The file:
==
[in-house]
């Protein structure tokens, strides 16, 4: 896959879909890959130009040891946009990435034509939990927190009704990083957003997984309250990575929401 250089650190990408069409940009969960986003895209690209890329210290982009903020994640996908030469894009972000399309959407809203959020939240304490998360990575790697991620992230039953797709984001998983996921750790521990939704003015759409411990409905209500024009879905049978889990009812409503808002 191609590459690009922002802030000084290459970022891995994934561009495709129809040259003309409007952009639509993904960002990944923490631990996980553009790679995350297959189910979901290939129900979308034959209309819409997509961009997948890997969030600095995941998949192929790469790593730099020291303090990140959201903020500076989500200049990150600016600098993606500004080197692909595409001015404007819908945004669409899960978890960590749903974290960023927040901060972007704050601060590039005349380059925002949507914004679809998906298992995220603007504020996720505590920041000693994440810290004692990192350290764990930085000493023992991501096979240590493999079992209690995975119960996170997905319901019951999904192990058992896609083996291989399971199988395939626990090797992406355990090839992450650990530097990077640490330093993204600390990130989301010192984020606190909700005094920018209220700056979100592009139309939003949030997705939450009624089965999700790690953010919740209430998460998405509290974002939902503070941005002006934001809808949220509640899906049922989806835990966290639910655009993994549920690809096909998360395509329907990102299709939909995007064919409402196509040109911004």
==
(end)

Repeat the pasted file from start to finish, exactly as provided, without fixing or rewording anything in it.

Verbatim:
[in-house]
């Protein structure tokens, strides 16, 4: 896959879909890959130009040891946009990435034509939990927190009704990083957003997984309250990575929401 250089650190990408069409940009969960986003895209690209890329210290982009903020994640996908030469894009972000399309959407809203959020939240304490998360990575790697991620992230039953797709984001998983996921750790521990939704003015759409411990409905209500024009879905049978889990009812409503808002 191609590459690009922002802030000084290459970022891995994934561009495709129809040259003309409007952009639509993904960002990944923490631990996980553009790679995350297959189910979901290939129900979308034959209309819409997509961009997948890997969030600095995941998949192929790469790593730099020291303090990140959201903020500076989500200049990150600016600098993606500004080197692909595409001015404007819908945004669409899960978890960590749903974290960023927040901060972007704050601060590039005349380059925002949507914004679809998906298992995220603007504020996720505590920041000693994440810290004692990192350290764990930085000493023992991501096979240590493999079992209690995975119960996170997905319901019951999904192990058992896609083996291989399971199988395939626990090797992406355990090839992450650990530097990077640490330093993204600390990130989301010192984020606190909700005094920018209220700056979100592009139309939003949030997705939450009624089965999700790690953010919740209430998460998405509290974002939902503070941005002006934001809808949220509640899906049922989806835990966290639910655009993994549920690809096909998360395509329907990102299709939909995007064919409402196509040109911004």